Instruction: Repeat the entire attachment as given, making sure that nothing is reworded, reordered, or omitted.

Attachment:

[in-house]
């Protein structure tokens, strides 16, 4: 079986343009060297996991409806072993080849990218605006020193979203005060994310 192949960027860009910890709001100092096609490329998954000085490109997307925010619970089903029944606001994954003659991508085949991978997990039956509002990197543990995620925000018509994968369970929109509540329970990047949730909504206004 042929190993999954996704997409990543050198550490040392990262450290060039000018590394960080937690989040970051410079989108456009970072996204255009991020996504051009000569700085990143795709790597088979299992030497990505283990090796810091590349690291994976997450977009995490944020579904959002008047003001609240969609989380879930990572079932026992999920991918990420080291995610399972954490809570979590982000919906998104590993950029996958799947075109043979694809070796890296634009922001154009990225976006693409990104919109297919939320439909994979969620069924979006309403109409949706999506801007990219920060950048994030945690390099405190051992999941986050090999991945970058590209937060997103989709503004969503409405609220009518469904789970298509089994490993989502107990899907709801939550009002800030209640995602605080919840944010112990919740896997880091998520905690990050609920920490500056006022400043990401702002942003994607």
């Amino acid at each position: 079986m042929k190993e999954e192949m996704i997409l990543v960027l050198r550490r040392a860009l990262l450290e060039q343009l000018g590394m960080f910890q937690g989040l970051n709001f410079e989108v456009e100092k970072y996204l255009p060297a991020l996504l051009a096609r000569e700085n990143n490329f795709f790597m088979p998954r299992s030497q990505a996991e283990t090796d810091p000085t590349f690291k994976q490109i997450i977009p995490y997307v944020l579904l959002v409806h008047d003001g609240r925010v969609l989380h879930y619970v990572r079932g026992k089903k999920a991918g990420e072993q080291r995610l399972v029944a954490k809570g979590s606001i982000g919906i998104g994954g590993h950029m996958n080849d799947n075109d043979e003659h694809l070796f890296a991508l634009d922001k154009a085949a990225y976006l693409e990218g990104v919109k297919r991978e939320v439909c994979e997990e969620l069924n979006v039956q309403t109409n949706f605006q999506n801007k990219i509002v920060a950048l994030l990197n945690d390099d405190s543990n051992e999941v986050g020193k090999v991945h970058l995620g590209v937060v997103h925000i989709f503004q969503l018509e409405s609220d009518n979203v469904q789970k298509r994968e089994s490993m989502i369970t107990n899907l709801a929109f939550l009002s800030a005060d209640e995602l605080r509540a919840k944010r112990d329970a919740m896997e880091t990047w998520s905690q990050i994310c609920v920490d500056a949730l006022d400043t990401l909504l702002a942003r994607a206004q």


[in-house]
């Protein structure tokens, strides 16, 4: 079986343009060297996991409806072993080849990218605006020193979203005060994310 192949960027860009910890709001100092096609490329998954000085490109997307925010619970089903029944606001994954003659991508085949991978997990039956509002990197543990995620925000018509994968369970929109509540329970990047949730909504206004 042929190993999954996704997409990543050198550490040392990262450290060039000018590394960080937690989040970051410079989108456009970072996204255009991020996504051009000569700085990143795709790597088979299992030497990505283990090796810091590349690291994976997450977009995490944020579904959002008047003001609240969609989380879930990572079932026992999920991918990420080291995610399972954490809570979590982000919906998104590993950029996958799947075109043979694809070796890296634009922001154009990225976006693409990104919109297919939320439909994979969620069924979006309403109409949706999506801007990219920060950048994030945690390099405190051992999941986050090999991945970058590209937060997103989709503004969503409405609220009518469904789970298509089994490993989502107990899907709801939550009002800030209640995602605080919840944010112990919740896997880091998520905690990050609920920490500056006022400043990401702002942003994607």
């Amino acid at each position: 079986m042929k190993e999954e192949m996704i997409l990543v960027l050198r550490r040392a860009l990262l450290e060039q343009l000018g590394m960080f910890q937690g989040l970051n709001f410079e989108v456009e100092k970072y996204l255009p060297a991020l996504l051009a096609r000569e700085n990143n490329f795709f790597m088979p998954r299992s030497q990505a996991e283990t090796d810091p000085t590349f690291k994976q490109i997450i977009p995490y997307v944020l579904l959002v409806h008047d003001g609240r925010v969609l989380h879930y619970v990572r079932g026992k089903k999920a991918g990420e072993q080291r995610l399972v029944a954490k809570g979590s606001i982000g919906i998104g994954g590993h950029m996958n080849d799947n075109d043979e003659h694809l070796f890296a991508l634009d922001k154009a085949a990225y976006l693409e990218g990104v919109k297919r991978e939320v439909c994979e997990e969620l069924n979006v039956q309403t109409n949706f605006q999506n801007k990219i509002v920060a950048l994030l990197n945690d390099d405190s543990n051992e999941v986050g020193k090999v991945h970058l995620g590209v937060v997103h925000i989709f503004q969503l018509e409405s609220d009518n979203v469904q789970k298509r994968e089994s490993m989502i369970t107990n899907l709801a929109f939550l009002s800030a005060d209640e995602l605080r509540a919840k944010r112990d329970a919740m896997e880091t990047w998520s905690q990050i994310c609920v920490d500056a949730l006022d400043t990401l909504l702002a942003r994607a206004q």